Cymulate’s January 2022 Cyberattacks Wrap-up
Starting off 2022, threat actors kept on refining their malware and attack strategies for maximizing profits.
Microsoft Outlook was at the receiving end of malware, this time a backdoor dubbed ComLook due to its similarity to the malware variant ComRAT, which is used by the Russian-sponsored advanced persistent threat (APT) actor Turla.
ComLook has the same functionalities as ComRAT. The malware contained three hard-coded credentials for Mailboxes with a different folder for new commands and uploaded results for each mailbox. ComLook used encrypted commands allowing the threat actor to execute cmd commands, upload and download files, and update malware’s configuration. Turla used three comprised mail servers to run its own mail server instance. The communication was encrypted (imaps).
For registering in Microsoft Outlook, ComLook uses “The Bat!”, which is similar to Turla Outlook. It looked like the backdoor detected in January 2022 was targeting an Azerbaijani target.
Another piece of malware detected in the wild was a simple batch file (.bat) with a very low (1/53) VT score. One antivirus was able to detect this file, but only at the end of the script. The file used the BlockInput API call through a PowerShell one-liner file. This API is provided by Microsoft to prevent a user from performing actions when the computer executes sensitive operations.
The function expects one parameter: TRUE or FALSE. When TRUE is passed, it blocks keyboard and mouse input events from reaching applications. No user interaction with the computer is possible until the API is called a second time with “FALSE”. Using a call to BlockInput in a batch file is an effective way for malware to prevent debugging by blocking interaction with the debugger from the user side.
Crazy like a Fox
As we have seen many times before, threat actors often use legitimate software for dropping malicious files to stay undetected by AV solutions. This time, a threat actor took it to the next level by separating the attack into several small files with very low detection rates by AV engines in order to deploy the Purple Fox rootkit infection. The attackers used a malicious Telegram Installer consisting of a compiled AutoIt script called “Telegram Desktop.exe”. AutoIt is a freeware programming language for Microsoft Windows.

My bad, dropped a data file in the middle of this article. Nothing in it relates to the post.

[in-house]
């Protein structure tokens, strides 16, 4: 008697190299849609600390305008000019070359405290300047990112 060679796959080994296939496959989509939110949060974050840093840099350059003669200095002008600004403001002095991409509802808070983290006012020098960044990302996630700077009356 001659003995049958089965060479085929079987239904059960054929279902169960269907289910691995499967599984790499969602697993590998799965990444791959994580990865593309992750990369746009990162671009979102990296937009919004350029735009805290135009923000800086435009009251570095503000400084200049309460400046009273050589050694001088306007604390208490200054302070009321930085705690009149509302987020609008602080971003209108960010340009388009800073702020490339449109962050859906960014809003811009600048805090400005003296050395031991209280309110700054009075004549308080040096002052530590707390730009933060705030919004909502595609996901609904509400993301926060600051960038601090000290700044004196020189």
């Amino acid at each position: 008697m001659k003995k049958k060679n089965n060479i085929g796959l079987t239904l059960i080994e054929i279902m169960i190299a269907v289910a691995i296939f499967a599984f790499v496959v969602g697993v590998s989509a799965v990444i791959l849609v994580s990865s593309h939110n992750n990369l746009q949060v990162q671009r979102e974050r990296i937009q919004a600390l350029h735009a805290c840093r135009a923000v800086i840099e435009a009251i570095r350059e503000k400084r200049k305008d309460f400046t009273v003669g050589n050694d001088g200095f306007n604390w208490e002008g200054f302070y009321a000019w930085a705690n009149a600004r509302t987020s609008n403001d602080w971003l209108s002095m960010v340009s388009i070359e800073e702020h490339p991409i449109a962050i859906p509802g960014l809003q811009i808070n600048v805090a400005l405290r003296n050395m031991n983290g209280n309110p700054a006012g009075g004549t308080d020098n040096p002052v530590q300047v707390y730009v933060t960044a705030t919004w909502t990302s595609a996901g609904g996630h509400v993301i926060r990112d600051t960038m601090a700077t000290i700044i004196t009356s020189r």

Also, the Lazarus Group, one of the most sophisticated North Korean APTs, made itself felt again in January. This time, the APT launched spear-phishing attacks weaponized with malicious documents. The emails were masquerading as job opportunities from Lockheed Martin.
The attack consisted of the following stages:
- The emails contained two macro-embedded documents.
- Once the malicious micro was executed, the malware performed a series of injections.
- The malicious code used a very unusual and lesser-known technique to hijack the control flow and execute malicious code.
- The code then changed the memory protection permissions and overwrote the existing “WMIsAvailableOffline” code in memory with the malicious base64 decoded shellcode.
- The shellcode loaded by the macro contained an encrypted DLL that used a custom hashing method to resolve the APIs.
- The threat actors used Windows Update to execute the malicious payload.
- They used GitHub (username “DanielManwarningRep”) as a command and control server to make it harder for security products to differentiate between legitimate and malicious connections.
On a lighter note, the Russian Federal Security Service (FSB) arrested 14 REvil ransomware members in January, raiding more than two dozen addresses in Moscow, St. Petersburg, Leningrad, and Lipetsk. The FSB seized more than $600,000 US dollars, 426 million rubles (~$USD 5.5 million), 500,000 euros, and 20 luxury cars purchased with funds obtained from cybercrime.
To find out if your organization is protected against the latest malware attacks, run Cymulate’s Immediate Threats assessment. This allows you to test and verify by yourself if your organization is exposed to these attacks. It also offers suggestions for mitigations in case it turns out that your organization is indeed vulnerable. Also, IOCs are available at the Cymulate UI!
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